While second-quarter results at Coach Inc. indicate that the brand is far from fixed, there were some positive signs on the horizon.

For the three months ended Dec. 27, net income fell 38.3 percent to $183.5 million, or 66 cents a diluted share, from $297.4 million, or $1.06, a year ago. Excluding charges connected with its transformation to a lifestyle brand, net income was $200 million, or 72 cents. Sales in the quarter were down 14.1 percent to $1.22 billion from $1.42 billion. North American sales fell 20 percent to $785 million from $983 million, while comparable-store sales were down 22 percent. Analysts on average were expecting 66 cents on sales of $1.23 billion.

For the six months, net income fell 41.3 percent to $302.6 million, or $1.09 a diluted share, on a 12.2 percent sales decline to $2.26 billion from $2.57 billion.

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And while some might point to the dismal comps decline to conclude that Coach’s positioning to transform itself to a lifestyle brand isn’t working, chief executive officer Victor Luis begs to differ.

“The results were in line with our expectations. People often forget that part of our strategy involves launching new products and new stores and pulling back on promotions.…We’ve pulled back on our preferred customer events and even our [online] outlet flash sales were pulled back from three events a week to less than one event in the second quarter. All that leads to the negative comps recorded,” Luis explained.

The ceo also said there are about 20 locations that now feature the new modern, luxury concept store, and “those are doing much better.” He explained “better” as “well beyond our expectations and better than the rest of the fleet with positive comps.” Luis added that in transforming the brand, it wasn’t just about a new bag or new leather, but also involving a change in the image of the brand in the mind-set of the consumer, “impacting all of their impressions of the brand, the new store environment, new staff uniforms, new store architecture and new marketing. All of that takes time.”

The green shoots that the company is seeing is sufficient to justify redoing 150 locations and turning them into the new luxury format.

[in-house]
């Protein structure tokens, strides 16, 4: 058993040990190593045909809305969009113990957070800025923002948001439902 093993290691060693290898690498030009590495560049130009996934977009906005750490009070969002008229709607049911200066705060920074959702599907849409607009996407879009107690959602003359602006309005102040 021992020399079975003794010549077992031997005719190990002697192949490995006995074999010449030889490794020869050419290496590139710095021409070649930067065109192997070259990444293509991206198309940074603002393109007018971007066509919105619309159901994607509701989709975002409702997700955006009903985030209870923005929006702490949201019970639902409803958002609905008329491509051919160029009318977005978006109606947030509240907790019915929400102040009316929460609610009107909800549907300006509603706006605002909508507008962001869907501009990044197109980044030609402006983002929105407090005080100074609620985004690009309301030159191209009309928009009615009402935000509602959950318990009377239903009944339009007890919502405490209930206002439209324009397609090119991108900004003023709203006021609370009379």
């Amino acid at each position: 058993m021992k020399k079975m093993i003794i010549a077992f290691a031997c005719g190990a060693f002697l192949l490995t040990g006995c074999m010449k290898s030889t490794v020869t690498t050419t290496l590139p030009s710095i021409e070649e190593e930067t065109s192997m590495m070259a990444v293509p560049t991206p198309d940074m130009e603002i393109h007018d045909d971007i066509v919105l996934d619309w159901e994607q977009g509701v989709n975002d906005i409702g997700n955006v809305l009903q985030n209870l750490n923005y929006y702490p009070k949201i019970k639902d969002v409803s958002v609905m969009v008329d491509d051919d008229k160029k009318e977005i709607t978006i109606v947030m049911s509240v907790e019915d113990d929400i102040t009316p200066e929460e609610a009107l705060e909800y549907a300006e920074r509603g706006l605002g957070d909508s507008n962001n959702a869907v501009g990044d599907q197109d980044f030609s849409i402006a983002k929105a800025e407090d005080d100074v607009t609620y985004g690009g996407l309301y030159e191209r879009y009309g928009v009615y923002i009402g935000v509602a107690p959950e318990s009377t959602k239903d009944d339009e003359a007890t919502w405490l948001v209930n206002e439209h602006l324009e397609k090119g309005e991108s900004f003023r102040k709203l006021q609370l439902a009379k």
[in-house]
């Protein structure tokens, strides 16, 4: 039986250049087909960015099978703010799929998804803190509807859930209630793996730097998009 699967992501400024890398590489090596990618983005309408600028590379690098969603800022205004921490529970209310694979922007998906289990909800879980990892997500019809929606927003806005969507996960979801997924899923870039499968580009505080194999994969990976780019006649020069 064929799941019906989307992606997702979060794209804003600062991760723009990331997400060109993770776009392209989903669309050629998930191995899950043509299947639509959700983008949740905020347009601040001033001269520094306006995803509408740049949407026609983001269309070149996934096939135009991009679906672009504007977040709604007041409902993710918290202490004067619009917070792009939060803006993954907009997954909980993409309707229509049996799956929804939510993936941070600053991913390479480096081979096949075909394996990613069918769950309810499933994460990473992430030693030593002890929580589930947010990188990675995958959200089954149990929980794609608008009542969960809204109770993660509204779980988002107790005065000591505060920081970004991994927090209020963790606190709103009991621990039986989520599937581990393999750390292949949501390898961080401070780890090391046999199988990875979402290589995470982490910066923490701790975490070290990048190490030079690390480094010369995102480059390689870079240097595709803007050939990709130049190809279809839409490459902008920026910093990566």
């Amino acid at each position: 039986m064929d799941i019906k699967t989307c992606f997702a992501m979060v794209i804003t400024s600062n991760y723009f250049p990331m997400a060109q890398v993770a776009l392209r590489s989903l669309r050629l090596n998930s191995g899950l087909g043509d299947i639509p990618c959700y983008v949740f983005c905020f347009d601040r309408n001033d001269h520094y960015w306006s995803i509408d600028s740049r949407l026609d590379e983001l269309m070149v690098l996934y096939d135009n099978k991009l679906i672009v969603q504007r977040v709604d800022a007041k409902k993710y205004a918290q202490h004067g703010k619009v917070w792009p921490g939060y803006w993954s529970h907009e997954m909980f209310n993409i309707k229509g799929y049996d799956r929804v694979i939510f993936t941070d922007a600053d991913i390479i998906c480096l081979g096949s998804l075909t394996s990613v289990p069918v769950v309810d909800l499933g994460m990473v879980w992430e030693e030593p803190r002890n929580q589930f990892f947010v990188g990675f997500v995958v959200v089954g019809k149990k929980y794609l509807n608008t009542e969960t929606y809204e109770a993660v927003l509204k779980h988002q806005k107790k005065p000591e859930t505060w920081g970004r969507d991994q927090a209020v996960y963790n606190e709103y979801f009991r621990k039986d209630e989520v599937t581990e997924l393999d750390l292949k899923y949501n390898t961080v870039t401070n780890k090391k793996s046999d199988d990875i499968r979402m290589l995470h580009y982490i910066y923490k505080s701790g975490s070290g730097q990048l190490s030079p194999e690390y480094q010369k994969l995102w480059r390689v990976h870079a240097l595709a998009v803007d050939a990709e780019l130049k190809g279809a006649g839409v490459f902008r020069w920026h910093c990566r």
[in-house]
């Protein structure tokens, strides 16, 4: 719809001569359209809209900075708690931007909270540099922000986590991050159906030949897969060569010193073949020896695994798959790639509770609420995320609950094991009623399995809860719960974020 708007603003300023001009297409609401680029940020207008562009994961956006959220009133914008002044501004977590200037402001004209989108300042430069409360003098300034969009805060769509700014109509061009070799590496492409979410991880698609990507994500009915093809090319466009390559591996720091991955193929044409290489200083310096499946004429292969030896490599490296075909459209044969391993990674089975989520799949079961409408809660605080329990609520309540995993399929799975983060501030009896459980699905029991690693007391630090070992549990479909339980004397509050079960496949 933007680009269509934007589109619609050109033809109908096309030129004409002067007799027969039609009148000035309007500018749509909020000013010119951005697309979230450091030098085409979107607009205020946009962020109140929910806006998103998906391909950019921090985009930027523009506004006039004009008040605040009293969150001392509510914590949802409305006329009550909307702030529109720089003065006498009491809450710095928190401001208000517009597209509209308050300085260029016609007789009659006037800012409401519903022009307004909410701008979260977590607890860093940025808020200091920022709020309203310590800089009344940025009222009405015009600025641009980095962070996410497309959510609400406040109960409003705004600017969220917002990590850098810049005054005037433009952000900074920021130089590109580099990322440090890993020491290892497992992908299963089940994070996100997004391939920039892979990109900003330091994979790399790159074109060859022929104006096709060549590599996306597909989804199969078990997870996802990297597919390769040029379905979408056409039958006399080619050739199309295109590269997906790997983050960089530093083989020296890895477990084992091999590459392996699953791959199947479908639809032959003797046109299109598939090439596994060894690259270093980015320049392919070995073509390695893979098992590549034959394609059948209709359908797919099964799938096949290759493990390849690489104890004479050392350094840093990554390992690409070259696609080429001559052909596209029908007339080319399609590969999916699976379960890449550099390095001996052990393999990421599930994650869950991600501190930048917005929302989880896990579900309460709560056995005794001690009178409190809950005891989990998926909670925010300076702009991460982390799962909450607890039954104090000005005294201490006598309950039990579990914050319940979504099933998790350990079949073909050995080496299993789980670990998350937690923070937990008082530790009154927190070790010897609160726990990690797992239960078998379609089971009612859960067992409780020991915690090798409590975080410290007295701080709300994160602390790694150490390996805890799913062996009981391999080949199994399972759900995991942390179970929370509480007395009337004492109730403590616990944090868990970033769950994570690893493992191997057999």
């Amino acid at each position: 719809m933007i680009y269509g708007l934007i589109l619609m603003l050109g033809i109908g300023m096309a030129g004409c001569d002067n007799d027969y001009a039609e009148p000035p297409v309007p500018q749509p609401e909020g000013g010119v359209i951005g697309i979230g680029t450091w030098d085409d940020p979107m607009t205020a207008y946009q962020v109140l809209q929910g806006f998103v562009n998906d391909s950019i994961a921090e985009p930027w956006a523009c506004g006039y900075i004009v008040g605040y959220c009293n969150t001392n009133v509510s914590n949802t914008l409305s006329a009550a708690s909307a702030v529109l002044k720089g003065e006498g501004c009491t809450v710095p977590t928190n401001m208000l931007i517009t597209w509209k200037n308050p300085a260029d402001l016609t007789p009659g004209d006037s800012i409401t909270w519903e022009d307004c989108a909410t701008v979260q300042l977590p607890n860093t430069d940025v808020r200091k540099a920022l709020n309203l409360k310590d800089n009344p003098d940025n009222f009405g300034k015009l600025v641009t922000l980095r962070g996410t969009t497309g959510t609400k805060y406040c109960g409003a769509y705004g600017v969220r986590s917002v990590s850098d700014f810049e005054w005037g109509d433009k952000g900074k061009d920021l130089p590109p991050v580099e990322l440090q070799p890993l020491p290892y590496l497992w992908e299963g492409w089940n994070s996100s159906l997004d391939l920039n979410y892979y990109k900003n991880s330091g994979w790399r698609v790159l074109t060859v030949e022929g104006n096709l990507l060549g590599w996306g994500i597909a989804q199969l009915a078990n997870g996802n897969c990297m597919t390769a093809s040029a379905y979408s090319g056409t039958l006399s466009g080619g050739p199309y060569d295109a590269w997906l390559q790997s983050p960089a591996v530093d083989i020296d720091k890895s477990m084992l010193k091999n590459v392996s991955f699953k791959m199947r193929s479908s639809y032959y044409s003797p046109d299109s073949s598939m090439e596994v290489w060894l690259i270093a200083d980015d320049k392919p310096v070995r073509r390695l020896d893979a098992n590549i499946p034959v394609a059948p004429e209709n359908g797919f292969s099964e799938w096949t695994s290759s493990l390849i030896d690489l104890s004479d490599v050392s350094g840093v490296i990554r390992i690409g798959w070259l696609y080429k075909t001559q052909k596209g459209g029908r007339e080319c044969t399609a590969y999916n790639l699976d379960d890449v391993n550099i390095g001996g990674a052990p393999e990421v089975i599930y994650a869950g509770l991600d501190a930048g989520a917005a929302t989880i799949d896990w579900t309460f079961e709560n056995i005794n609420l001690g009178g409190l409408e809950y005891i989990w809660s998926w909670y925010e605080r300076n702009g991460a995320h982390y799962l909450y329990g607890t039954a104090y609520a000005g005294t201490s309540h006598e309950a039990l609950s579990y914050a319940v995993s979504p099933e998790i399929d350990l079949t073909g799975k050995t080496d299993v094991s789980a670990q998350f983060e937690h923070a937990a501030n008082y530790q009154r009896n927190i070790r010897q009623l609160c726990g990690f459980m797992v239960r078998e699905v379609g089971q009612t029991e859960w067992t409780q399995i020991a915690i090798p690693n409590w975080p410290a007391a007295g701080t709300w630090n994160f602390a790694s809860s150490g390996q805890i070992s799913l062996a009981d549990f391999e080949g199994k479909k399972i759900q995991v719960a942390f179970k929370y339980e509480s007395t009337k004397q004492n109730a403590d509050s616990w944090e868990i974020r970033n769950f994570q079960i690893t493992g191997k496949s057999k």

As it moves into the next phase of its transformation, the company also elected to go with just one head for North America and one for marketing, as opposed to what was its coleadership structure.

Andre Cohen will become president for North America. He held the position of president and ceo of Coach China and Coach Asia. His responsibilities will include retail management, merchandising and planning, marketing and e-commerce.

David Duplantis, Coach’s president for global digital and customer experience, will expand his responsibilities to include global marketing and customer intelligence.

Francine Della Badia, who previously led North America retail, and Stephanie Stahl, who previously led global marketing and strategy, will both leave the company next month.

Luis declined to say much about the plans for its Stuart Weitzman acquisition, which it expects to complete in May.

“We’re really pleased. The synergies for both of us are terrific…This is about two great American brands coming together…We are incredibly excited about the opportunity for Coach to learn from them on footwear. Our shoe business through our licensee is $200 million, and the Stuart Weitzman business is over $300 million. Combined, we will occupy the number two position in market share just below Uggs, making us a true player in the sector. This is an opportunity for us helping them [in handbags and accessories] as it is about them helping us,” the ceo said.

Craig Johnson, president of research and analysis firm Customer Growth Partners, said, “We’ve noticed some positive trends at Coach. It’s still early, but customers are returning to Coach for the first time in years, a necessary precondition to returning to positive comps. And they are beginning to buy.”

Johnson noted the Weitzman deal is the kind of dramatic move Coach needed to make. “Shoes remain the number one reason women go to department stores, and they are the number two reason, after handbags, that they go to accessories/lifestyle stores — much more so than watches, eyewear or apparel. Getting footwear right is essential. Coach’s footwear didn’t stand out because it didn’t always mesh with the rest of the collection. Now they have the chance to have both Stuarts [Weitzman and Vevers] design a line where the products complement each other.”

Shares of Coach gained 6.8 percent to $38.94 in Big Board trading on Thursday.


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